ACS Project SEED is a summer research program that opens new doors for economically disadvantaged high school students to experience what it’s like to be a chemist. The program provides opportunities for students who historically lack exposure to scientific careers to spend a summer conducting hands-on research with a scientist in academic, industry, and government research laboratories. Starting in 1988, our department has welcomed talented students from low-income families in the greater Sacramento area into the labs every summer for eight weeks to participate in this American Chemical Society program, which is currently coordinated by Professor Shota Atsumi with assistance from the Early Academic Outreach Program at UC Davis. Many professors and graduate students have become mentors for these high school students, spending time with them in the lab and at other networking functions.
California State Summer School for Mathematics and Science (COSMOS)
COSMOS is a 4-week summer residential program for high achieving math and science students. Students live on campus and attend subject specific classes taught by UC faculty and researchers. The program is open to 9th-12th grade high school students. This intense academic program is intended to inspire and encourage young people to pursue future study in a STEM (Science, Technology, Engineering and Mathematics) related field.
Build for the Future of Chemistry
Build for the Future of Chemistry brings together UC Davis Chemistry alumni, faculty, and graduate and undergraduate students for a night of reflection, socializing, and community building. Several times a year, alumni involved in industry will be invited to give a short talk on their career trajectory since graduating from our program. Current students will have the opportunity to meet and mingle with our alumni and faculty over dinner after these talks conclude.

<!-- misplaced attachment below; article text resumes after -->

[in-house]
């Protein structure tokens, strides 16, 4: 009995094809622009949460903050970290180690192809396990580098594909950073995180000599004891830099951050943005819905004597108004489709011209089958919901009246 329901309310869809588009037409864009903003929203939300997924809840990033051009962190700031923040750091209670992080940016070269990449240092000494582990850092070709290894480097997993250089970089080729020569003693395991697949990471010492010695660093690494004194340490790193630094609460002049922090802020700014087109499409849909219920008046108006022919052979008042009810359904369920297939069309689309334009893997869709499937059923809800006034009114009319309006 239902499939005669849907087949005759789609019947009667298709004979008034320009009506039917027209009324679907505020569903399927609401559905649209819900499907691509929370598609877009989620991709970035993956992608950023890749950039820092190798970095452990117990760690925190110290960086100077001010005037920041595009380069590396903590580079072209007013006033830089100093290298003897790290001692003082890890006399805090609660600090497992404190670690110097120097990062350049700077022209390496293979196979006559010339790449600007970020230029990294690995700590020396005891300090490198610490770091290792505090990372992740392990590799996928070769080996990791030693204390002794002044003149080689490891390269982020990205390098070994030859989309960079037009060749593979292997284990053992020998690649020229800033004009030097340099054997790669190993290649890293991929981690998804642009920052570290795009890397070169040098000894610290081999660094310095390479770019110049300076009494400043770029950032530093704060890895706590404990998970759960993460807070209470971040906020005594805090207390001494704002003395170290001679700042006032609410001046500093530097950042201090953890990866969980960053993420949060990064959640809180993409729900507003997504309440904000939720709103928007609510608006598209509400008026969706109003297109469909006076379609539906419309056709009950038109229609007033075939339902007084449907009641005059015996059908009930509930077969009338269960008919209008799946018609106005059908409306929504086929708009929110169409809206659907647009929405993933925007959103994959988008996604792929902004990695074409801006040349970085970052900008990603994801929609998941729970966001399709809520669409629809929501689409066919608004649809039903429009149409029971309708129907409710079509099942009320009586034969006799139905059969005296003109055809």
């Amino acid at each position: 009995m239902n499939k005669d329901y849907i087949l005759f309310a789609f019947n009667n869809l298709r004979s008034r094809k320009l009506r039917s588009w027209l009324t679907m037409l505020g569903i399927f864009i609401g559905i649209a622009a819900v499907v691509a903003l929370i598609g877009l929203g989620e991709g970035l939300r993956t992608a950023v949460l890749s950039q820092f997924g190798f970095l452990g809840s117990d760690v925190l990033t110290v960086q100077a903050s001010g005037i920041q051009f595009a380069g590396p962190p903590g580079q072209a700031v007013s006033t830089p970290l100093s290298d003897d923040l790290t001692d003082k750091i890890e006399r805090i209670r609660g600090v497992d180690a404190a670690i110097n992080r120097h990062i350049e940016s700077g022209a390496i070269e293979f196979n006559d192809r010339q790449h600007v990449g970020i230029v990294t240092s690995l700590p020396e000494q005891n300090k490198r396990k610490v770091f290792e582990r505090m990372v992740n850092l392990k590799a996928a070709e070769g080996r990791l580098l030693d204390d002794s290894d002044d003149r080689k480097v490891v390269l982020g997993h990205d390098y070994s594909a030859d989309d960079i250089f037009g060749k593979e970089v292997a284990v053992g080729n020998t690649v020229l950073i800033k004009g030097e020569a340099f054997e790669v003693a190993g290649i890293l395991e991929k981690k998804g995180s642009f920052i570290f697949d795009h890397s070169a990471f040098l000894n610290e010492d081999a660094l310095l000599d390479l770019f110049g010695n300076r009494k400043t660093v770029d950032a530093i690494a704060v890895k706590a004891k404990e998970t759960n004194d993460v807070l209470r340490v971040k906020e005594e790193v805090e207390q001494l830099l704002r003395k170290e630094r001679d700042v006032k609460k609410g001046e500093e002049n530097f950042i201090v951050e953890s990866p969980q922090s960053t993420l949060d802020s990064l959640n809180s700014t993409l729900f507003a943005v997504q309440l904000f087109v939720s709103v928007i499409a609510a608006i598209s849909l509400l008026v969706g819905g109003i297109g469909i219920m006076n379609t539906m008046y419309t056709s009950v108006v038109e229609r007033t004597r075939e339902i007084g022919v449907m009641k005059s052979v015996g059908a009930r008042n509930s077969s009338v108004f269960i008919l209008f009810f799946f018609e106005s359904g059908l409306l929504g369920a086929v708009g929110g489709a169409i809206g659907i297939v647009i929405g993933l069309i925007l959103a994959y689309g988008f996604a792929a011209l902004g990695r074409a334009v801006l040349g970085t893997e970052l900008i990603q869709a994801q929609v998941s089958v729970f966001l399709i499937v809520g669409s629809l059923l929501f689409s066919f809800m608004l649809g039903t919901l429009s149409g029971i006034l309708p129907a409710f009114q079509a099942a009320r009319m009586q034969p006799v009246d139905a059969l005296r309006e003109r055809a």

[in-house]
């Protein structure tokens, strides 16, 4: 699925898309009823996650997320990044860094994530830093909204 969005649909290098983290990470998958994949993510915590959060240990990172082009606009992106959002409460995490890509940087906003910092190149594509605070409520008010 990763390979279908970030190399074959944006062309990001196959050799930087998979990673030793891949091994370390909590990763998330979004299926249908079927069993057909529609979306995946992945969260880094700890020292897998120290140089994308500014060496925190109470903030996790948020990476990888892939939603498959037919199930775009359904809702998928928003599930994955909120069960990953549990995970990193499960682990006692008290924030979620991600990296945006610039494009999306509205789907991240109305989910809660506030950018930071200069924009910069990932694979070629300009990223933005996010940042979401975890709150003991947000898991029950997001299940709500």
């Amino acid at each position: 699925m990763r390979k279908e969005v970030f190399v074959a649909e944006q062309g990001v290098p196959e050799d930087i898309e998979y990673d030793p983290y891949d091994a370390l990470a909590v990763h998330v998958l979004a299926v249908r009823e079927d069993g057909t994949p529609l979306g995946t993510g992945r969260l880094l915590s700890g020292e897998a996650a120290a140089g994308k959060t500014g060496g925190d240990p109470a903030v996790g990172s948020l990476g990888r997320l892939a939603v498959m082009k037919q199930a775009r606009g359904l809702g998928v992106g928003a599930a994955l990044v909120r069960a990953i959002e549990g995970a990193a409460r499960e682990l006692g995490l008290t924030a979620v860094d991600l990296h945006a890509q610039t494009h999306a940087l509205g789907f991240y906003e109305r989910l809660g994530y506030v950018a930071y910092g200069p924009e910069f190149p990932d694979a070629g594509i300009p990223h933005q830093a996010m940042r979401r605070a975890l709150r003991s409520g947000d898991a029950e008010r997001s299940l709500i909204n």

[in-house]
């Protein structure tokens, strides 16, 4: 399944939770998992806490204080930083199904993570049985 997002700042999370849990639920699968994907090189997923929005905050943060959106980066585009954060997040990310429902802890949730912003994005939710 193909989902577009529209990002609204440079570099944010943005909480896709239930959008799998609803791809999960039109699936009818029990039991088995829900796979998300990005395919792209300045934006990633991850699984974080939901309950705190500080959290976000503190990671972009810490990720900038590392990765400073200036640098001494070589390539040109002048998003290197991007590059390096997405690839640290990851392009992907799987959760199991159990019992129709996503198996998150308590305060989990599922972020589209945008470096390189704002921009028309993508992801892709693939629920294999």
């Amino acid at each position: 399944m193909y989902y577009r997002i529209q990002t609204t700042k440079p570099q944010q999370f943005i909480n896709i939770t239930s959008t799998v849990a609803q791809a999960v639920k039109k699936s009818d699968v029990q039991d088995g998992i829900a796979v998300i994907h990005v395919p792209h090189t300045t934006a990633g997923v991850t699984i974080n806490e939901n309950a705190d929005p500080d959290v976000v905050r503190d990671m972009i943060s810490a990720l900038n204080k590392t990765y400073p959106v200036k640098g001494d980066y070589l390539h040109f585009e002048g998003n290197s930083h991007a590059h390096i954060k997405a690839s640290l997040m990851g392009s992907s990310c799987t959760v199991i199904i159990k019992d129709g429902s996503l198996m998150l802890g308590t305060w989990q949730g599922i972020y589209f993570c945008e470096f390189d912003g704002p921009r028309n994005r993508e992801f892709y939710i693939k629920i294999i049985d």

LibreTexts is a new approach toward chemistry education where a textbook environment is constantly being written and re-written, partly by students and partly by faculty members, resulting in a free chemistry textbook to supplant conventional paper-based books. Anyone can view, although an account is required to edit the site modules. The LibreTexts project was founded and is currently directed by Professor Delmar Larsen.
Science Buddies is a non-profit organization that offers free science fair project ideas, answers and tools for K-12 students. Students and Faculty can collaborate with Science Buddies to create "Project Ideas" that allow K-12 students and their teachers to do hands-on projects based on current research topics. Science Buddies served 9 million students and teachers in 2012 of diverse backgrounds including underrepresented minorities. A Project Idea of average popularity receives around 15,000 unique page views annually, helping to expose thousands of students to current research topics. Science Buddies also features an “Ask an Expert” online advice forum, where students and faculty can volunteer as “e-mentors” to provide real-world scientific knowledge and be role models for K-12 science students.